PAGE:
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AD8236 Level-Shift Output (pin 7) offset

Our AD8236 level-shift output at p7 has an offset relative to a stable and accurate Vref at pin 6. What conditions or issues could cause the AD8236 to (pin 7) output level shift to not match the provide REF at pin6? Could capacitive loading on the AD8236(pin7) cause this? Our AD8236 has a low pass filter on the output with 100 Ohms feeding 22uF RC LPF.

I have provided the circuit in hopes of any recommendations. A rework was done on the circuit that set R23 to 0 Ohm and removed C15. The AD5160 sits at  ~100Ohms during production and this is where we have seen PCBs drop out due to a AD8236 p7 output level shift output...it should be 1.65V. Many PCBs pass, but 5 have dropped out (out of 100) due to pin 7 level shift starting as high as 2.5V instead of 1.65V...I have also noticed tha the starting level shift, when high or low will capacitively discharge or charge to the neighborhood of 1.65V...ie 1.8V, 1.73V etc

Could a hot-air re-work to pull C15 and change R23 have damaged the AD8236 on these particular PCBS? Since 95 have passed? R23 and C15 are right next to the AD8236 chip.

Also I thought 100 Ohms should be enough isolation from the 22uF capacitor C16...we never saw this issue until production :-)

  • Hello Joe, 

    I would like to make sure I understand what you are seeing correctly:

    With the LPF of 100ohms and 22uF connected, you are seeing 2.5V on the output. Is this correct? Does it stay at this level?

    When the 100ohm resistor is replaced with 0ohm and the capacitor is removed, you still see the 2.5V but it goes down to about 1.7 to 1.8V eventually. Is this correct? 

    Have you tried measuring the output when the AD8236 is electrically isolated from the digipot? (Remove resistor connected at R23). Also, what is the input voltage you are applying to the in amp when you measure the output?

    The absolute maximum rating for soldering temperature is 300degC for 10s, so that might be useful in determining whether the device was damaged or not. Did you only observe the incorrect output after you reworked the boards?

    Thanks, 

    Kris

  • Hi Kris,

    Thanks for responding.

    The nominal level-shift offset I am experiencing on these PCBs only occurred after PCBs were sent out for re-work - then we re-testing the PCBs in production. In other words, the pre-rework circuit was passing production with AD8236 p7 giving the expected level shift of 1.65V.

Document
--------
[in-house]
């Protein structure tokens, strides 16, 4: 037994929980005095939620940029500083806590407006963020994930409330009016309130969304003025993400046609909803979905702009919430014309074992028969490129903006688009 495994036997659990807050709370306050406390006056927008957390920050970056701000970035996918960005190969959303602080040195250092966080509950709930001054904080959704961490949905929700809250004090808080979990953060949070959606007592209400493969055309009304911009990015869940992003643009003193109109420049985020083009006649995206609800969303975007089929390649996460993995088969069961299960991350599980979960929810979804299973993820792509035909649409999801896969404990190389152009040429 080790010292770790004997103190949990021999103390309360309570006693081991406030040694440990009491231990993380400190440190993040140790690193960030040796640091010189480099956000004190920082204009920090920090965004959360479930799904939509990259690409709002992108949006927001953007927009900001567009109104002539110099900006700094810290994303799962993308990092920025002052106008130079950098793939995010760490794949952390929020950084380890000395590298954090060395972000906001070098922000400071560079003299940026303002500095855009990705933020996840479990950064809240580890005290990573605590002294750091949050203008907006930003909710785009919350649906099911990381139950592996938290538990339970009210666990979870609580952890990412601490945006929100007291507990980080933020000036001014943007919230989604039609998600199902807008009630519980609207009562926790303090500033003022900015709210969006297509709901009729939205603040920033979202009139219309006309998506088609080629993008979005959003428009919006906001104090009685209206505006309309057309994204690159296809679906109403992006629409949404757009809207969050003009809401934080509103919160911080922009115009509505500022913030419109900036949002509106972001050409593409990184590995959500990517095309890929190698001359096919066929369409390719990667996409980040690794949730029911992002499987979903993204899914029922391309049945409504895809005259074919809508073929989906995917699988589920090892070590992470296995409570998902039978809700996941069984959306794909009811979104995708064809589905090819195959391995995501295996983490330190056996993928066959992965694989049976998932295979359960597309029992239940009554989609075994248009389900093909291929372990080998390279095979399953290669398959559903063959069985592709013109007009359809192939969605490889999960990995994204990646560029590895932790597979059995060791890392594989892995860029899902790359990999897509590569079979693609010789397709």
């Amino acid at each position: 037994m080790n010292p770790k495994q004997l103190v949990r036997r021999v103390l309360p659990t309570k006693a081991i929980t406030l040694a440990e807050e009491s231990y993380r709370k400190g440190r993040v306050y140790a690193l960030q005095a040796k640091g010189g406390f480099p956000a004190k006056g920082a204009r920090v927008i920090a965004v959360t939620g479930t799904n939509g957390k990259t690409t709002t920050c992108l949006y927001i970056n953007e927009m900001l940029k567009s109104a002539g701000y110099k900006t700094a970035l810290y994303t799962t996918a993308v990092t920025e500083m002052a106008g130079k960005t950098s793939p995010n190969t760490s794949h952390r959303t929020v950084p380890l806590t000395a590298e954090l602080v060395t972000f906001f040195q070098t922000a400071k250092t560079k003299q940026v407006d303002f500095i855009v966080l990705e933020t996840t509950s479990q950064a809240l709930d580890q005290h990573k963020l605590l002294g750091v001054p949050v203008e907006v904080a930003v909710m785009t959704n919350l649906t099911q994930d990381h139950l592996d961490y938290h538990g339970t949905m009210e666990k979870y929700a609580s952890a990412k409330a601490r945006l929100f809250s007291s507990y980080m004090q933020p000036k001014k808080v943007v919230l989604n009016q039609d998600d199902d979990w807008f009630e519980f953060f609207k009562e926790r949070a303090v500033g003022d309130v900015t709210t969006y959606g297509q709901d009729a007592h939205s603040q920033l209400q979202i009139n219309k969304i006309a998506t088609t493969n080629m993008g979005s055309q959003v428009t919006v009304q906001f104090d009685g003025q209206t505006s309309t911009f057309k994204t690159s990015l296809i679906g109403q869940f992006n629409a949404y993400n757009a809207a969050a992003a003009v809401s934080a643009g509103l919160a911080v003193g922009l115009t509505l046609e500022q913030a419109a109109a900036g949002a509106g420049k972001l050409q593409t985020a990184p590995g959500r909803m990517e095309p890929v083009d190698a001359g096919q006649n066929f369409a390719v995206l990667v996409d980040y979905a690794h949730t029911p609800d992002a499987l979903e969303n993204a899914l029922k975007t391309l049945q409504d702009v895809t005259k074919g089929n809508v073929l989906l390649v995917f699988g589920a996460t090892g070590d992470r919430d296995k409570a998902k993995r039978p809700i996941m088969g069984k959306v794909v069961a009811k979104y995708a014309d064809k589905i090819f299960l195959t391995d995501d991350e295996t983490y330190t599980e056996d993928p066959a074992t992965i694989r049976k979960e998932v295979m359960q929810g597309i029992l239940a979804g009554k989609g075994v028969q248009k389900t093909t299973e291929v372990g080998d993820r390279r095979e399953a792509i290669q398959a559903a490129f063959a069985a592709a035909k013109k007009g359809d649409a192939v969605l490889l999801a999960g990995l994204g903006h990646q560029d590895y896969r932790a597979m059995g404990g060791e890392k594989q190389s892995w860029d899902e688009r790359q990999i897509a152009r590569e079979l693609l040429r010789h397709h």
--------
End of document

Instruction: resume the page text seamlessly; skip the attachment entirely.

We had some customer requests...so for a new batch of PCBs, we adjusted the LPF 3dB and step response. On these new batch re-works, on the 5 or so I have in my office, we noticed this offset on what is supposed to be a 1.65V level shifted out on p7 of AD8236.  We never saw this with the nominal circuit shown in the attached schematic from my first message.

    When these re-worked PCBs are powered up (the 5 I have) they will overshoot or undershoot the 1.65V and then while still powered and measuring, they will decay or increase to the ballpark of 1.65V...some stop at 1.7, some at 1.8 and if they are powered all night, I've seen them, get to 1.66V.

    I did not remove R23, but that is a good suggestion and a good test. What I DID do, however, is set the digipot to 1K ohm to isolate AD8236p7 from  C16. I did not notice any improvement in the offset from 1.65V. The decay (or increase from initial power-on U6p7 voltage) does surely look capacitive....but since (in the original design before rework) C15 was only isolated by 499, I would hgave expected the rework board to show improvement (if capacitive drive is really the issue) when setting the digipot and isolating U6p7 from C16 by 1k...?

    I hope this clarifies..and thank you again for helping!

    Saggio Technical Services

    Joseph A Saggio, Jr | Chief Engineer

    Phone: (714) 600-3516

    www.facebook.com/SagiTronix<http://www.facebook.com/SagiTronix>

  • Hello Joe, 

    Thanks for the explanation, that clears things up a lot. 

    One thing I would check, actually, is to make sure that the components that were reworked were actually soldered on properly. I might expect some varying offsets if there are some nodes that are floating.

    If the problem really is capacitive loading, you could always check the output of the AD8236 on the scope to see if you have any oscillation on that line. However, if you've gone so far as to remove C15 in your setup and isolated C16 as well, then I doubt this is the issue. It would not hurt to check, though. 

    Again, we do have an absolute maximum spec for the soldering temperature that can be applied to the device. If the soldering temperature was applied for longer than the specified period of 10s, then there is a chance that the device could have been damaged during rework. 

    Thanks, 

    Kris